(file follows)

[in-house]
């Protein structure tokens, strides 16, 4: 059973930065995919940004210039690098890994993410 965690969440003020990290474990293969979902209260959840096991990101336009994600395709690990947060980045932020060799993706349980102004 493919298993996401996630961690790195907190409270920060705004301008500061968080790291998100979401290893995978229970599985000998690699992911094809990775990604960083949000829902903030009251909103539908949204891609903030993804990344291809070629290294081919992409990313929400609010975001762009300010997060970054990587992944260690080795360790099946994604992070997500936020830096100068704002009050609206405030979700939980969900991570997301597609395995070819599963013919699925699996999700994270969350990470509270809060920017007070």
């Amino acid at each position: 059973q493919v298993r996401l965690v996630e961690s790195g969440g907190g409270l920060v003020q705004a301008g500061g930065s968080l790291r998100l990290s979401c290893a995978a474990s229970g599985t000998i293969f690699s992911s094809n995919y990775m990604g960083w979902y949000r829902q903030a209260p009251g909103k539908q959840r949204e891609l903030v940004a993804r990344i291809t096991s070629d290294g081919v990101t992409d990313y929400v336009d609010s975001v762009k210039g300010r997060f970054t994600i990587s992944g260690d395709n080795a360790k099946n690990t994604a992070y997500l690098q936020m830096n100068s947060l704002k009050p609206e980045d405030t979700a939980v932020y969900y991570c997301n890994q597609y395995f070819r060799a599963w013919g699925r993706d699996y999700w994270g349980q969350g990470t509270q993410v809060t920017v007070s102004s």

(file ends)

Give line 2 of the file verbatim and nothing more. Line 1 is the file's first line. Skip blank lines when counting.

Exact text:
């Protein structure tokens, strides 16, 4: 059973930065995919940004210039690098890994993410 965690969440003020990290474990293969979902209260959840096991990101336009994600395709690990947060980045932020060799993706349980102004 493919298993996401996630961690790195907190409270920060705004301008500061968080790291998100979401290893995978229970599985000998690699992911094809990775990604960083949000829902903030009251909103539908949204891609903030993804990344291809070629290294081919992409990313929400609010975001762009300010997060970054990587992944260690080795360790099946994604992070997500936020830096100068704002009050609206405030979700939980969900991570997301597609395995070819599963013919699925699996999700994270969350990470509270809060920017007070």